Do you really need to drink 8 glasses of water a day? An exercise scientist explains why your kidneys say ‘no’

The hotter climate and longer days have stimulated reminders to “stay hydrated” and drink 8 glasses of water or approximately 2 liters a day. 

Not to burst anyone’s water bottle, however wholesome humans can actually die from consuming an excessive amount of water. I am an exercise physiologist, and my studies make a speciality of overhydration and the way consuming an excessive amount of water impacts the body. Since water and sodium stability is vital to life, it is extraordinarily uncommon for humans to die from consuming an excessive amount of or too little fluid.

With the advent of spring, hydration problems are rooted in schools, sports and workplaces. These highly marketed hydration issues encourage comradeship and friendly competition to ensure that we drink the required amount of water throughout the day. 

Hydration and “Gallon Challenges” help the extensively held notion that water intake beyond physiological need or thirst is healthy

But that is not the case. The human body’s water demand and consumption mainly depend on how much water a person loses. The amount of water each person needs to drink depends mainly on three factors: 

  • Body weight. Bigger people need more water, 
  • Environmental temperature. When the weather gets hot, people sweat and lose water.  
  • Physical activities. The increase in training intensity will increase the loss of water due to sweat.

Therefore, a “one size fits all” fluid replacement strategy, such as drinking eight glasses of eight ounces of water per day, is inappropriate for everyone.

It is unclear where the recommendation for water intake “8 x 8” comes from. Perhaps, this two-liter intake threshold is derived from a misinterpretation of the original recommendations of the Food and Nutrition Board from 1945 and the European Food Safety Authority from 2017, according to which the recommended daily amount of water includes all drinks plus moisture contained in food.

This means that the moisture contained in foods, mainly fresh fruits, sodas, juices, soups, milk, espresso and, yes, even beer, contributes to this every day recommended water requirement. These guidelines cross on to signify that most of the recommended water content material may be performed without consuming extra cups of plain water.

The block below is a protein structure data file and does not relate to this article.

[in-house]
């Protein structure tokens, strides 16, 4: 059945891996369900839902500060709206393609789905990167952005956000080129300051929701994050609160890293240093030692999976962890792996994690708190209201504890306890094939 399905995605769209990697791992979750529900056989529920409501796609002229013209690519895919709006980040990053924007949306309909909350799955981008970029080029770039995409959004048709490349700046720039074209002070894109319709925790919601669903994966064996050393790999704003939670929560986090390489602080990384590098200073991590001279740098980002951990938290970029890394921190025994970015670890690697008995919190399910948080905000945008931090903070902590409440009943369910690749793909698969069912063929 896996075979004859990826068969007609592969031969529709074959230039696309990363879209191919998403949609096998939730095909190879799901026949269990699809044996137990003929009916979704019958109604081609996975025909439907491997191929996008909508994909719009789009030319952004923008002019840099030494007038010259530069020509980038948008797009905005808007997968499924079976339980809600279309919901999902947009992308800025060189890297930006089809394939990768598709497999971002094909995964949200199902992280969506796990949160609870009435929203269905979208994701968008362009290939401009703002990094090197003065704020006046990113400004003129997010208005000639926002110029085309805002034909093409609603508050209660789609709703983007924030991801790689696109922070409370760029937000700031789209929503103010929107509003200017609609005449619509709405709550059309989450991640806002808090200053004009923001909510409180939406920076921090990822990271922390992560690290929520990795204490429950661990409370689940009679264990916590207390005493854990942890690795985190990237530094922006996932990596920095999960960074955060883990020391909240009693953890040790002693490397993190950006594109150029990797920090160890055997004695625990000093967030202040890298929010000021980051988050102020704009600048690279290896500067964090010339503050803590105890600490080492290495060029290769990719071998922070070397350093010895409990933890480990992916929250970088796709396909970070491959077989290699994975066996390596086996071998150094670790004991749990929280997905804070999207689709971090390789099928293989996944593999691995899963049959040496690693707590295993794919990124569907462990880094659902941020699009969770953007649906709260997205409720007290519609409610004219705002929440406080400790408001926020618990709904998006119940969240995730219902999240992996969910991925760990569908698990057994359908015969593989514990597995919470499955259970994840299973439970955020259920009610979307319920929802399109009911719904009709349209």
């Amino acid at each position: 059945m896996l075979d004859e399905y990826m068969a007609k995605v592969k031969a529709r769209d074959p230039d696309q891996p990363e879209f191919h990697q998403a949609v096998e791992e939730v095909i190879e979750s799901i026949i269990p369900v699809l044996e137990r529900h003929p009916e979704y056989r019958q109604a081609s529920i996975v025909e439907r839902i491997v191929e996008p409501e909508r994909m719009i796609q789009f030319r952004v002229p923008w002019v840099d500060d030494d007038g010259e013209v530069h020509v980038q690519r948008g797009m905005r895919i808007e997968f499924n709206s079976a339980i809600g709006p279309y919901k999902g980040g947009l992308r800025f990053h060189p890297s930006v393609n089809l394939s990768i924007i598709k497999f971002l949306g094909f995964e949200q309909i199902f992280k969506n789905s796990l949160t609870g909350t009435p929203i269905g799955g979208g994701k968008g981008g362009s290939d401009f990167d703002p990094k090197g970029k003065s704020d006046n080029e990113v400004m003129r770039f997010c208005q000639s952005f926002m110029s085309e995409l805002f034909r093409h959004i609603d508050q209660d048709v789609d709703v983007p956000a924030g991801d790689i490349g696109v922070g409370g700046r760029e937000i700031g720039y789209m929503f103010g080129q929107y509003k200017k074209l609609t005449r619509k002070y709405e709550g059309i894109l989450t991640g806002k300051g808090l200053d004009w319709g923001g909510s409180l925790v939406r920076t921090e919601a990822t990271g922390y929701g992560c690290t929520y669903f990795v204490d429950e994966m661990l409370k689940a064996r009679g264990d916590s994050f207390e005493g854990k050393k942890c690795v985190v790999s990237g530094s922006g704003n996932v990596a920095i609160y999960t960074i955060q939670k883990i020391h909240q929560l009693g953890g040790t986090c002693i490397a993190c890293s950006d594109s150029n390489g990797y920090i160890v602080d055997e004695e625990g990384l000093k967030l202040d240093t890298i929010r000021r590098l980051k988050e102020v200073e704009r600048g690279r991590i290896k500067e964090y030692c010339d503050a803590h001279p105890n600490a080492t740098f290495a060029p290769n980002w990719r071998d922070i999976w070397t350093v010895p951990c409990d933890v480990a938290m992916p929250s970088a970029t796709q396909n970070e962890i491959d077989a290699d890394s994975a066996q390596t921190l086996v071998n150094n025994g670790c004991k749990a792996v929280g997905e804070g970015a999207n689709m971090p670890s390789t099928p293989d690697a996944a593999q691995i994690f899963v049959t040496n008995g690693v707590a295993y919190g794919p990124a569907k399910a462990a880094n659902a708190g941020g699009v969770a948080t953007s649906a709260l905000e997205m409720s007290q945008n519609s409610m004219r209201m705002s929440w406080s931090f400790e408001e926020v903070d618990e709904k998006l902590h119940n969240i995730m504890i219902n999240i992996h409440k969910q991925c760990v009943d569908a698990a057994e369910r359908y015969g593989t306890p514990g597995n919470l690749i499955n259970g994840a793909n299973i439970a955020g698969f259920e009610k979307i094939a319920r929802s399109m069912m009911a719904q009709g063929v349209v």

And, it’s far critical to be aware that at the same time as alcohol has diuretic properties — ethanol acts directly on the kidneys to make us pee extra — caffeinated drinks, like tea and coffee, do not increase urinary water losses above the quantity of water contained in those drinks.  

After all, you have heard from a whole lot of people that you need to drink more, more, more. Because overall body water stability, or what we workout scientists call homeostasis, is complicated, mammals survive by making real-time changes on the kidney. That’s why on the subject of hydration, our kidneys are king.

Within each kidney —we need only one (i.e., we’re born with a spare, simply in case) is an undercover network of aquaporin-2 (AQP-2) water channels that respond to a hormone known as arginine vasopressin. It is secreted by the posterior pituitary gland in reaction to nerve signals sent from specialised brain sensors which detect subtle changes in water stability. 

The kidneys will make molecular changes to each underhydration and overhydration within forty seconds in reaction to any upset in the water balance. These changes result from the mobilization armies of AQP-2 water channels, numbering approximately 12 million per collecting duct cell. 

This is why when we drink extra water than our body needs above thirst we immediately ought to pee out any extra water. Or when we forget our water bottle throughout practice, we stop peeing to preserve body water.

This quick coordinated action between the brain, cranial nerves and kidneys is far more efficient and precise than any phone app, gadget or personalized recommendation available.

Data shows that consuming approximately 2 liters of water per day reduces kidney stone formation in people with a record of kidney stones and reduces the number of bladder infections in people with a history of bladder infections. Improvement in skin complexion, kidney feature and constipation, with accelerated water intake, are not clearly supported by science. Drinking extra water alone does not help kids lose weight unless water consumption replaces the ingestion of higher-caloric drinks, consisting of soda, or makes people feel “full” earlier than meals.

Drinking water can have an effect on a few peoples intellectual state. Some research reports higher cognitive performance after increasing water consumption; while females with anxiety report compulsive water consumption makes them feel better, possibly from activation of reward circuits that increase dopamine. Many schizophrenic sufferers are compulsive water drinkers, pointing out that “voices” inform them to drink and that ingesting water suppresses these voices.

Of note, brain imaging research verify that superfluous consuming is unpleasant and calls for more muscular effort than drinking when thirsty.Our brain tries to discourage chronic overdrinking, or polydipsia, because “social polydipsia” causes chronic peeing (polyuria), which can lead to internal plumbing modifications such as bladder distention, ureter dilation, hydronephrosis and renal failure. 

So, do you want to drink 8 glasses of water per day? Unless you’re thirsty, consuming greater water will possibly now no longer provide advanced fitness blessings however possibly isn’t dangerous either.

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